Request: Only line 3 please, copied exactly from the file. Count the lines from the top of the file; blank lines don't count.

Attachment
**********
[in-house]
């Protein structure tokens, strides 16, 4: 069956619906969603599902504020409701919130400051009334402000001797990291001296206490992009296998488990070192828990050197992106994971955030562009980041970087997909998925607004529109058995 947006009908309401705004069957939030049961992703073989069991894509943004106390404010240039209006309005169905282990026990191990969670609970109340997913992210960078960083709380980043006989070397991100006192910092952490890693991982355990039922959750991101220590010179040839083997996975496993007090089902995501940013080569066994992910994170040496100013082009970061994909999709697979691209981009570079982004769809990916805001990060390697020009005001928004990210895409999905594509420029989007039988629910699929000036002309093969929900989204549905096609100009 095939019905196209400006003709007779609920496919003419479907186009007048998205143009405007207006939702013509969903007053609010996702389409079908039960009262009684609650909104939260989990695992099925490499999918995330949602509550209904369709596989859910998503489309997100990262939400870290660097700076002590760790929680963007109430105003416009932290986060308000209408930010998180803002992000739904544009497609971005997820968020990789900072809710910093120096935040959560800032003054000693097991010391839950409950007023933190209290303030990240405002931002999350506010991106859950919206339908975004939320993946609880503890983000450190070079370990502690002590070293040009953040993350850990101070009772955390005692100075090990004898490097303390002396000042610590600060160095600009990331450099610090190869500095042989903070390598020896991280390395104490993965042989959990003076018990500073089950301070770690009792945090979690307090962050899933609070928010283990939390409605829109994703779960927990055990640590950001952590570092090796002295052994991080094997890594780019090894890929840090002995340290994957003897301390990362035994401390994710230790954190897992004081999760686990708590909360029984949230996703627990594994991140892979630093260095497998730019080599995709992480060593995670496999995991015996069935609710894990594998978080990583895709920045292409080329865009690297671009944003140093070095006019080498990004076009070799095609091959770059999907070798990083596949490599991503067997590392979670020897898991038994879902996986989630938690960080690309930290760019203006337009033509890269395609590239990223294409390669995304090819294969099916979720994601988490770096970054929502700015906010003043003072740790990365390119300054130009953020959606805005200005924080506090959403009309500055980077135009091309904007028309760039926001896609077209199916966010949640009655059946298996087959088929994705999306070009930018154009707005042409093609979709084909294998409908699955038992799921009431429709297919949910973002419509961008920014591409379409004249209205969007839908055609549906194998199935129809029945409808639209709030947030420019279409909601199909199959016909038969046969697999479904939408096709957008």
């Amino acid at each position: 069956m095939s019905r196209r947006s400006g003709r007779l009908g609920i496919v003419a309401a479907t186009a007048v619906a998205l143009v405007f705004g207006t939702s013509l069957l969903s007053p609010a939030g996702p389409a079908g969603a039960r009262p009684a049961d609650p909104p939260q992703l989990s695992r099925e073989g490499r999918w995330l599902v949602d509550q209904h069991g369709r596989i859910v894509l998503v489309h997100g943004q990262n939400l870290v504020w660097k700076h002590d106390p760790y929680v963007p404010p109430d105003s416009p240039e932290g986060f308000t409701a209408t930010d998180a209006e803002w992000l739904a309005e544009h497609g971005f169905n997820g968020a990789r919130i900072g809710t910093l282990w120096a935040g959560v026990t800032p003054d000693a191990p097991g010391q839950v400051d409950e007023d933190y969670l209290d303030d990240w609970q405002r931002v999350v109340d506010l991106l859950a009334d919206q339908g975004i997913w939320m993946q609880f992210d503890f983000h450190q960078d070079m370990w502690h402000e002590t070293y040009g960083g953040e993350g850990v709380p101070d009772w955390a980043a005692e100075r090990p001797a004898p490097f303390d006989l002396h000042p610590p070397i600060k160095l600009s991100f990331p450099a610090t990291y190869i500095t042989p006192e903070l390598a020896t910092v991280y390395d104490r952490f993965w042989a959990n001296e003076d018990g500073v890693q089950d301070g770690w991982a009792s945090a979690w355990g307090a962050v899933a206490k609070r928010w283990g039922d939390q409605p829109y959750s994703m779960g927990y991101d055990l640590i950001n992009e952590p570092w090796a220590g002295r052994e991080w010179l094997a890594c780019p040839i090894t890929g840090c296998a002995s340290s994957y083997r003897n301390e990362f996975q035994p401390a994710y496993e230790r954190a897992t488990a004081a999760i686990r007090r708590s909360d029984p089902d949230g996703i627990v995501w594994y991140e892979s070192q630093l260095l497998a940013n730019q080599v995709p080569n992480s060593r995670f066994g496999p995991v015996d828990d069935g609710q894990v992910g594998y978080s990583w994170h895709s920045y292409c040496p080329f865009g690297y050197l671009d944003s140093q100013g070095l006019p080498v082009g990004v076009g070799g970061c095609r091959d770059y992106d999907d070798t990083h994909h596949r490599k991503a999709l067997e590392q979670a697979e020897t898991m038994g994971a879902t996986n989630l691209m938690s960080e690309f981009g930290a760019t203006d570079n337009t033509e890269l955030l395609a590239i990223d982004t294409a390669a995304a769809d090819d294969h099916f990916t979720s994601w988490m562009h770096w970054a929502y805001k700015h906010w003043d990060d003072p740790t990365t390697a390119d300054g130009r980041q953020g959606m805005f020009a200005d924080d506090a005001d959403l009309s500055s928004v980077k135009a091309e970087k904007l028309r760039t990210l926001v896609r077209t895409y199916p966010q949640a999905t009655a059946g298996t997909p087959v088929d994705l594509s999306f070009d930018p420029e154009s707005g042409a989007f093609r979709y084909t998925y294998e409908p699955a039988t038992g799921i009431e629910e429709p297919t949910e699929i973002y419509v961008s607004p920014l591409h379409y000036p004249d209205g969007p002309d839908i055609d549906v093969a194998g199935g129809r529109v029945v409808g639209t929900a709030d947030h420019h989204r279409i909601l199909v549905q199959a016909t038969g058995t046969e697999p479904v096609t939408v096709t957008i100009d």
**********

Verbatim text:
């Amino acid at each position: 069956m095939s019905r196209r947006s400006g003709r007779l009908g609920i496919v003419a309401a479907t186009a007048v619906a998205l143009v405007f705004g207006t939702s013509l069957l969903s007053p609010a939030g996702p389409a079908g969603a039960r009262p009684a049961d609650p909104p939260q992703l989990s695992r099925e073989g490499r999918w995330l599902v949602d509550q209904h069991g369709r596989i859910v894509l998503v489309h997100g943004q990262n939400l870290v504020w660097k700076h002590d106390p760790y929680v963007p404010p109430d105003s416009p240039e932290g986060f308000t409701a209408t930010d998180a209006e803002w992000l739904a309005e544009h497609g971005f169905n997820g968020a990789r919130i900072g809710t910093l282990w120096a935040g959560v026990t800032p003054d000693a191990p097991g010391q839950v400051d409950e007023d933190y969670l209290d303030d990240w609970q405002r931002v999350v109340d506010l991106l859950a009334d919206q339908g975004i997913w939320m993946q609880f992210d503890f983000h450190q960078d070079m370990w502690h402000e002590t070293y040009g960083g953040e993350g850990v709380p101070d009772w955390a980043a005692e100075r090990p001797a004898p490097f303390d006989l002396h000042p610590p070397i600060k160095l600009s991100f990331p450099a610090t990291y190869i500095t042989p006192e903070l390598a020896t910092v991280y390395d104490r952490f993965w042989a959990n001296e003076d018990g500073v890693q089950d301070g770690w991982a009792s945090a979690w355990g307090a962050v899933a206490k609070r928010w283990g039922d939390q409605p829109y959750s994703m779960g927990y991101d055990l640590i950001n992009e952590p570092w090796a220590g002295r052994e991080w010179l094997a890594c780019p040839i090894t890929g840090c296998a002995s340290s994957y083997r003897n301390e990362f996975q035994p401390a994710y496993e230790r954190a897992t488990a004081a999760i686990r007090r708590s909360d029984p089902d949230g996703i627990v995501w594994y991140e892979s070192q630093l260095l497998a940013n730019q080599v995709p080569n992480s060593r995670f066994g496999p995991v015996d828990d069935g609710q894990v992910g594998y978080s990583w994170h895709s920045y292409c040496p080329f865009g690297y050197l671009d944003s140093q100013g070095l006019p080498v082009g990004v076009g070799g970061c095609r091959d770059y992106d999907d070798t990083h994909h596949r490599k991503a999709l067997e590392q979670a697979e020897t898991m038994g994971a879902t996986n989630l691209m938690s960080e690309f981009g930290a760019t203006d570079n337009t033509e890269l955030l395609a590239i990223d982004t294409a390669a995304a769809d090819d294969h099916f990916t979720s994601w988490m562009h770096w970054a929502y805001k700015h906010w003043d990060d003072p740790t990365t390697a390119d300054g130009r980041q953020g959606m805005f020009a200005d924080d506090a005001d959403l009309s500055s928004v980077k135009a091309e970087k904007l028309r760039t990210l926001v896609r077209t895409y199916p966010q949640a999905t009655a059946g298996t997909p087959v088929d994705l594509s999306f070009d930018p420029e154009s707005g042409a989007f093609r979709y084909t998925y294998e409908p699955a039988t038992g799921i009431e629910e429709p297919t949910e699929i973002y419509v961008s607004p920014l591409h379409y000036p004249d209205g969007p002309d839908i055609d549906v093969a194998g199935g129809r529109v029945v409808g639209t929900a709030d947030h420019h989204r279409i909601l199909v549905q199959a016909t038969g058995t046969e697999p479904v096609t939408v096709t957008i100009d």